Labiaplasty : You will start your slat baths on day 3. Your catheter is removed on day 4, and then you will be discharged from hospital on day 5, if everything is ok.

Vaginoplasty : The vaginal pack and catheter are removed on day 5. Your salt baths are then commenced at this time. Also you will start your dilating regime at this time. This will be taught to you by the nursing staff as well as by Mr Ives’ specialist nurse. On Day 6 you will be discharged from hospital proving you are dilating correctly (this will be assessed by Mr Ives’ specialist nurse prior to discharge).

If you are from interstate, then you need to plan to stay in Melbourne for about 14-18 days in total. Of this, the first 6 days are as an inpatient at Masada hospital. Obviously, this is only an estimation of the total time that may be required to stay.

Total recovery can take up to 12 weeks, but most patients are able to resume work after 6 weeks or so, depending on their occupation. Strenuous activity, including sex should be avoided for 12 weeks.

After your discharge from hospital you will be seen by Mr Ives and his specialist nurse at his rooms approximately one week later. During this consultation they will review your progress.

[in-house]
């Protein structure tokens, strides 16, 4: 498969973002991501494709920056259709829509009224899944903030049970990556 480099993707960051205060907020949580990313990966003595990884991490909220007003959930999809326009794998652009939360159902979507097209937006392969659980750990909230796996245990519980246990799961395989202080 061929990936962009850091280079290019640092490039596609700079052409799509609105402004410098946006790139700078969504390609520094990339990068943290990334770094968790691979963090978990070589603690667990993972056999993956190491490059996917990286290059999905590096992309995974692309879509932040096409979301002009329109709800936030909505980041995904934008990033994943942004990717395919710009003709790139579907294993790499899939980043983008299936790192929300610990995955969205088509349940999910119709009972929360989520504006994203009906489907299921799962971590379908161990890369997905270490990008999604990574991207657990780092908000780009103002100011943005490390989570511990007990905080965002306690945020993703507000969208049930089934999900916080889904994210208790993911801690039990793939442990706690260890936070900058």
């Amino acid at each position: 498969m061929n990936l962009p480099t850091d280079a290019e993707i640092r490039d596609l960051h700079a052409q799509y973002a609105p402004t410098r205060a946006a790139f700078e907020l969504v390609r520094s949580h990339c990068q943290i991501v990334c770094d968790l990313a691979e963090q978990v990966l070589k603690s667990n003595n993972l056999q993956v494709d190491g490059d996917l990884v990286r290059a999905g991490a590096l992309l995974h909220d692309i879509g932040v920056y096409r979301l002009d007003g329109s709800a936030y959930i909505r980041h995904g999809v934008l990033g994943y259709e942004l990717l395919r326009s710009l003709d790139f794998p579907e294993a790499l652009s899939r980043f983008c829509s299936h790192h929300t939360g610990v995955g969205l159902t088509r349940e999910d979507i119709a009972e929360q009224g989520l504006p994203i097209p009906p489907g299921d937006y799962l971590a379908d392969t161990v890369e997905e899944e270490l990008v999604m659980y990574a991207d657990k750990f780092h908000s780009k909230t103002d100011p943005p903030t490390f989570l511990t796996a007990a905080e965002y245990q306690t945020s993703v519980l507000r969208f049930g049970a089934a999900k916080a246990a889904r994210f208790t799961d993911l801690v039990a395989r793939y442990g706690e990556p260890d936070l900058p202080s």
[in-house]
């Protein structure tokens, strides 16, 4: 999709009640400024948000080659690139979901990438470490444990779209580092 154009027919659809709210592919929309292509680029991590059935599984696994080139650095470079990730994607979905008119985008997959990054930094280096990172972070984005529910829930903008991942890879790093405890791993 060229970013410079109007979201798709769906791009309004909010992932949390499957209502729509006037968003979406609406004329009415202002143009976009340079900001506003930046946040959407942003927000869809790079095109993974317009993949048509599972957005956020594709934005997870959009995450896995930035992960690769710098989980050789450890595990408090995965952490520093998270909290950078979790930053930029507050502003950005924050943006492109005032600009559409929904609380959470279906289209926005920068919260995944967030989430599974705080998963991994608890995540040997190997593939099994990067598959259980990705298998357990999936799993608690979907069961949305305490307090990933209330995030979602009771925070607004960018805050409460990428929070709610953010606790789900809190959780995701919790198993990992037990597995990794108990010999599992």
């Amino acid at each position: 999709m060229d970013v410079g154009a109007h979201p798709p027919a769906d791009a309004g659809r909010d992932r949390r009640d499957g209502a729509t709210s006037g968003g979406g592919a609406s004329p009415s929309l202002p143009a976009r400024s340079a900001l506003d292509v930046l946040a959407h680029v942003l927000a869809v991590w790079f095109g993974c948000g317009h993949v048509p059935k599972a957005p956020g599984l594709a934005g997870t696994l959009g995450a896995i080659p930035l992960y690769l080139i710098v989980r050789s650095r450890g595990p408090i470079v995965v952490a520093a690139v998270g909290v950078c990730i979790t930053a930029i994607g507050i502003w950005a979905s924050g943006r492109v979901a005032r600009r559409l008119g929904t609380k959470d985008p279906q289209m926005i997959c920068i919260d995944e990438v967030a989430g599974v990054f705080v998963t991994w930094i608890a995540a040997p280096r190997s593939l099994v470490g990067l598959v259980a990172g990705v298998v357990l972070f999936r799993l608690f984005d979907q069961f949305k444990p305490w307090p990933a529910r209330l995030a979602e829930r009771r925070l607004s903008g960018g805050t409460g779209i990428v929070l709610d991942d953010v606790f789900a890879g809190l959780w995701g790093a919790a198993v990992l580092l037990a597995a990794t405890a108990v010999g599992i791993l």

Our routine follow up after this is one month later, and then at regular intervals after this.

If you are from interstate, these appointments can be performed over the phone. This will be coordinated by the specialist nurse.

If you are in town though, we are happy to see you any time. It’s always nice to review results and your progress face to face. The rooms will always try and accommodate a time that is suitable for you.

However, the sooner you can let us know you are in town the easier it is to organise the appointment.

If you are from out of town or interstate, we advise organizing a review with your regular doctor about a month after you return home.